A new report by the United States Department of Agriculture (USDA) has shown that Moroccan citrus exports have declined this year (to 24 May), and have been well below government targets set for the season.

For 2008/09, citrus exports fell 15 per cent to 469,150 tonnes from 541,400 tonnes last year, a level 28 per cent below the government's target. Orange exports in particular dropped considerably, down 37 per cent to 168,432 tonnes.

According to the USDA, the reduction was a result of bad weather conditions and flooding during the harvesting period, coupled with lower demand from key importing countries such as Russia – which accounts for around 50 per cent of the citrus volumes Morocco ships.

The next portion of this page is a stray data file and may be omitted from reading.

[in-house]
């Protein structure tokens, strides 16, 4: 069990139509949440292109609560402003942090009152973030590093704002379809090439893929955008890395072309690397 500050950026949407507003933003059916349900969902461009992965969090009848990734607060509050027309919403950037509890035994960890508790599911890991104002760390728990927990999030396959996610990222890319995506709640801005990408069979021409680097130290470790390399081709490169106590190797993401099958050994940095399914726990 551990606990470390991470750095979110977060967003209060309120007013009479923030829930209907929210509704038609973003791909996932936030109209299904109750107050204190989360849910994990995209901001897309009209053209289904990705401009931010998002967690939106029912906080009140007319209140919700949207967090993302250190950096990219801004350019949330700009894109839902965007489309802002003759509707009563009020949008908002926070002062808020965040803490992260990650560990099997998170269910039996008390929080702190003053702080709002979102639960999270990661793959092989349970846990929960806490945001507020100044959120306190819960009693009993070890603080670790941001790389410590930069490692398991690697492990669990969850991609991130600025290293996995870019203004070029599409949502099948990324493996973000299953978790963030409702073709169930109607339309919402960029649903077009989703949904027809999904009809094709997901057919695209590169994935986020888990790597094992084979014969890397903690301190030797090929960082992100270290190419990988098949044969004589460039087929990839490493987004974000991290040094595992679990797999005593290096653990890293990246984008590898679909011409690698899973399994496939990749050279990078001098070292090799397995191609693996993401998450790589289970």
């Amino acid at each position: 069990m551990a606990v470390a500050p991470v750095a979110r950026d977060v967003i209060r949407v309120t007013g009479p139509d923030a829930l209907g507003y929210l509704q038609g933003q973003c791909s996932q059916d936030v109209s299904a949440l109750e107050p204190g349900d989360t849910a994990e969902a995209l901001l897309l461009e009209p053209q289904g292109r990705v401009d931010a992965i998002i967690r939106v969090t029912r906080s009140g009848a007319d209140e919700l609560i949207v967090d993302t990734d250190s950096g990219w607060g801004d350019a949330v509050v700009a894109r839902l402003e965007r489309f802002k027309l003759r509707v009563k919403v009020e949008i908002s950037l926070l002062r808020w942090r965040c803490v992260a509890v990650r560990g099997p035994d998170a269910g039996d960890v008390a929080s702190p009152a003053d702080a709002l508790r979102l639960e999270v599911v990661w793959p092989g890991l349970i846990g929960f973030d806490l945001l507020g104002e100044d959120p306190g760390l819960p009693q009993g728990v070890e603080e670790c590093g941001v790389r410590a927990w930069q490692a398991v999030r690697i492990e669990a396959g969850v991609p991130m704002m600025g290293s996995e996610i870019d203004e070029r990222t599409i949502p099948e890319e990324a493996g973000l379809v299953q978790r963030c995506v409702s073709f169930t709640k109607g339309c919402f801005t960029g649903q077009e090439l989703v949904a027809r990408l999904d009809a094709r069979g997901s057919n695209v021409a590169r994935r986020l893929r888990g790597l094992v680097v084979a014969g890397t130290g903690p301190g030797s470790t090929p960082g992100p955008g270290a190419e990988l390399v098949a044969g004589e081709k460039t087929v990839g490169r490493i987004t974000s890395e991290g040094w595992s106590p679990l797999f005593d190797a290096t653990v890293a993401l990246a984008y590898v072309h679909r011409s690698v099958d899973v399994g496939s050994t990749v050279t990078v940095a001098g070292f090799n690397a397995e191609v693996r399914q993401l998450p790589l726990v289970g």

Analysts attributed the drop-off in Russian demand to the sharp decline in the value of the Russian ruble against the Moroccan dirham during the export season.

Exports to the European Union also fell this year when customer confidence took a hit as the economic crisis took hold, coupled with a reluctance by some banks to open lines of credit for Moroccan citrus buyers, the USDA said.